Searsia undulata, commonly the Namaqua kuni bush, is a variable plant resembling and probably closely related to S. pallens, S. burchellii and S. lucida. It is found in Namaqualand and southwards in the drier parts of the Western Cape to the Little Karoo.
The often shiny trifoliolate leaves and pale to red disc-shaped fruits are a common sight among the rocky hills of the Namaqua Klipkoppe, as well as among lowland vegetation as far southeast as the Little Karoo, but not in fynbos or renosterveld.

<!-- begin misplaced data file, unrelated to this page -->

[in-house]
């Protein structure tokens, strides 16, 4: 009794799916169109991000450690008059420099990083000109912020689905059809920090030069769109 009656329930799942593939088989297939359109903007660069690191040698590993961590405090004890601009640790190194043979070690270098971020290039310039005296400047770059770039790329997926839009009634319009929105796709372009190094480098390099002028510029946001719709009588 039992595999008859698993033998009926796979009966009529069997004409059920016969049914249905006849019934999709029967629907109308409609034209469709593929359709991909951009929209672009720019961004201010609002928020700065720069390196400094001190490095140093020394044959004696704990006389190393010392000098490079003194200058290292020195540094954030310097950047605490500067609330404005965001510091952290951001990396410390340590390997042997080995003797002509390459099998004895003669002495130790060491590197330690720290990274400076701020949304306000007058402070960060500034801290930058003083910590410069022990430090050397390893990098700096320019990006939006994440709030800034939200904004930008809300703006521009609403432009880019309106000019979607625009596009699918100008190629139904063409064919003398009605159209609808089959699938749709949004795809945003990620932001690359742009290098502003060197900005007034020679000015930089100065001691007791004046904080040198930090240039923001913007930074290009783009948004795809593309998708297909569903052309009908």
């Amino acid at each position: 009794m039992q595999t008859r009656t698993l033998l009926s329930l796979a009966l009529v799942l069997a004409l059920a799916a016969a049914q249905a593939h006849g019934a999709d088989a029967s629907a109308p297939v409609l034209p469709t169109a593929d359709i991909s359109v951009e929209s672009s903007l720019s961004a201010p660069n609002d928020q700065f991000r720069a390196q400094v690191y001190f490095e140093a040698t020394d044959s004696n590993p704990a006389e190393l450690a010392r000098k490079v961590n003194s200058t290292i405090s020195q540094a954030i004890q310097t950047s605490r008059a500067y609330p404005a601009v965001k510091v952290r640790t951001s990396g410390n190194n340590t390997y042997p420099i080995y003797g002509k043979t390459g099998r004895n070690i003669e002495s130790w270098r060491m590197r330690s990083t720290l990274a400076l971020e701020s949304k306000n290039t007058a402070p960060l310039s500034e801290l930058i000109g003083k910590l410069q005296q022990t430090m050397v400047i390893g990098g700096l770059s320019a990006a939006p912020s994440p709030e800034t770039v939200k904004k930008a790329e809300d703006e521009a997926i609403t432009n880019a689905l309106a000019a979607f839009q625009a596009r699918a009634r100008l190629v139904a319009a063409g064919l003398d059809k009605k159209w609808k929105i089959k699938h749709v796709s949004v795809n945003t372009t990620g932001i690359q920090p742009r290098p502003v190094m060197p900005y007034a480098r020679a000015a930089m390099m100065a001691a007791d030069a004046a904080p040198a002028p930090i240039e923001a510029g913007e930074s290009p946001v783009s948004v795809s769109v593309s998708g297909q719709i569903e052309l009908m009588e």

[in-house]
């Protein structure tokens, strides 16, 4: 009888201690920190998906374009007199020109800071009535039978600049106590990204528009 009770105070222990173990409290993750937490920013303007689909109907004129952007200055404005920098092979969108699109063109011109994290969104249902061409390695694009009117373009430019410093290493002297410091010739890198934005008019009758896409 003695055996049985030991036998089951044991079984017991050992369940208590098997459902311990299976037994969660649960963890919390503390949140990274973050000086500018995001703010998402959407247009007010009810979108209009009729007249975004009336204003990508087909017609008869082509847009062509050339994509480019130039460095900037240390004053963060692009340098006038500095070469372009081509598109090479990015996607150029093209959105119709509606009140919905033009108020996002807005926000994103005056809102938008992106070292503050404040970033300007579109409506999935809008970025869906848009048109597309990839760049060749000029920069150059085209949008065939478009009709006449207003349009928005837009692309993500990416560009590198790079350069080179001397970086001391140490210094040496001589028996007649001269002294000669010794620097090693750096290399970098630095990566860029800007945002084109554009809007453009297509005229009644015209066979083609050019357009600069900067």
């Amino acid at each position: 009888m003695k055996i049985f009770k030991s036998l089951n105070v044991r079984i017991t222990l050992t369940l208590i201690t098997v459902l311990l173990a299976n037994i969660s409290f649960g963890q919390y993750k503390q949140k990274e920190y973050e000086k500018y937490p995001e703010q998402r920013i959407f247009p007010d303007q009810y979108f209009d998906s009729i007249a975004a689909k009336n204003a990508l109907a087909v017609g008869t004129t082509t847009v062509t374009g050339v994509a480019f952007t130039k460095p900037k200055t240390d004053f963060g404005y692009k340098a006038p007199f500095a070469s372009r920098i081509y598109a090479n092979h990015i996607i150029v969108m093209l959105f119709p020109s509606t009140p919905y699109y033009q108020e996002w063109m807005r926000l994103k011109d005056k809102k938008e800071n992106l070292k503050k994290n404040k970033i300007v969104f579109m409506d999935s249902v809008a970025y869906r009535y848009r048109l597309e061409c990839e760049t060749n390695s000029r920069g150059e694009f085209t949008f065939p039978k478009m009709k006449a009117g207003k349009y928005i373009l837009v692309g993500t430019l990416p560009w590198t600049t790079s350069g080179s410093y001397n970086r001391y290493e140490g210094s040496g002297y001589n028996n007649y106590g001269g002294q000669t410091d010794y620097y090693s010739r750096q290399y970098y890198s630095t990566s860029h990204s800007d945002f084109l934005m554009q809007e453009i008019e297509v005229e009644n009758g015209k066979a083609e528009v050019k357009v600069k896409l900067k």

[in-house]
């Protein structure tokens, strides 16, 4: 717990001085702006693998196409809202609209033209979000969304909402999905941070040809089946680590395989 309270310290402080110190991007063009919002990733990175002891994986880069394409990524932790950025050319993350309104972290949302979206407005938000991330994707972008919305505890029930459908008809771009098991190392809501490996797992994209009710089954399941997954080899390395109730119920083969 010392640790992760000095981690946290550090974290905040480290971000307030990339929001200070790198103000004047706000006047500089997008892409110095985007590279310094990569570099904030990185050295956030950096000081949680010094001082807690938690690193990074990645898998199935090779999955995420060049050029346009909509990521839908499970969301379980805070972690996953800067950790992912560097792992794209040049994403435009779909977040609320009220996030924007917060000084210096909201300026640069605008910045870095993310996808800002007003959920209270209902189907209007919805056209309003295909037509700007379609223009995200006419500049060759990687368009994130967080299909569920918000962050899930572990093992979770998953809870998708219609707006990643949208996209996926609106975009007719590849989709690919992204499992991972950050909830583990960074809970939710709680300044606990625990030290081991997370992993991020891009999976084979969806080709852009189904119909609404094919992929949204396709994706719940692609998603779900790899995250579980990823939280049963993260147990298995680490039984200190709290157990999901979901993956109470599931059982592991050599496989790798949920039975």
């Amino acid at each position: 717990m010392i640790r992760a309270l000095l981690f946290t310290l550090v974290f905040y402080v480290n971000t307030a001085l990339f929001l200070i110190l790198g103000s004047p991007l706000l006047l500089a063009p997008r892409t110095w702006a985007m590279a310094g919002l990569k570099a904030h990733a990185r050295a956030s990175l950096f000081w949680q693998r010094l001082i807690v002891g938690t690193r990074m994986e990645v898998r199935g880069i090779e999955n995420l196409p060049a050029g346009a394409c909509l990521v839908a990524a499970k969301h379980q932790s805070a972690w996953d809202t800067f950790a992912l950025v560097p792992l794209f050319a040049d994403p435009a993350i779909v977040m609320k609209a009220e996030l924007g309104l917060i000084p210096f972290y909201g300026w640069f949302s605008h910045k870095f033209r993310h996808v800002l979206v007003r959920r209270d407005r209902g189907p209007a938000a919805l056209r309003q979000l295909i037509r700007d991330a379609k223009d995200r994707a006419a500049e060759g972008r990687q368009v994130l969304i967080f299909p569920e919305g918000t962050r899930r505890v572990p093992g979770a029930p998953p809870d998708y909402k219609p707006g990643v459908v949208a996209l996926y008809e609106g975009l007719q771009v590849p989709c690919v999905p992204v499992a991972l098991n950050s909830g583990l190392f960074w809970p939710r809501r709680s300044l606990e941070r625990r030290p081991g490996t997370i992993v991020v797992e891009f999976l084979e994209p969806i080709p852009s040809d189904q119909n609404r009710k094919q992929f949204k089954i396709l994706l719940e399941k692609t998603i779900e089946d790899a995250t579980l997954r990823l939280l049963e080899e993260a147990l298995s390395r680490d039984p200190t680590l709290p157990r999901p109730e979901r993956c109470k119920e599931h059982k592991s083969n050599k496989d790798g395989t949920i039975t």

The colourful mistletoe, Moquiniella rubra, tends to grow on branches of this plant.
Long ago the Khoi people used parts of this bush in treating colds and women recovering from childbirth. Animals and children eat the fruit but the leaves are not browsed by stock or game.
There is more on this plant in the Searsia Album of this Site (Vlok and Schutte-Vlok, 2010; Coates Palgrave, 2002; Le Roux, et al, 2005; iNaturalist).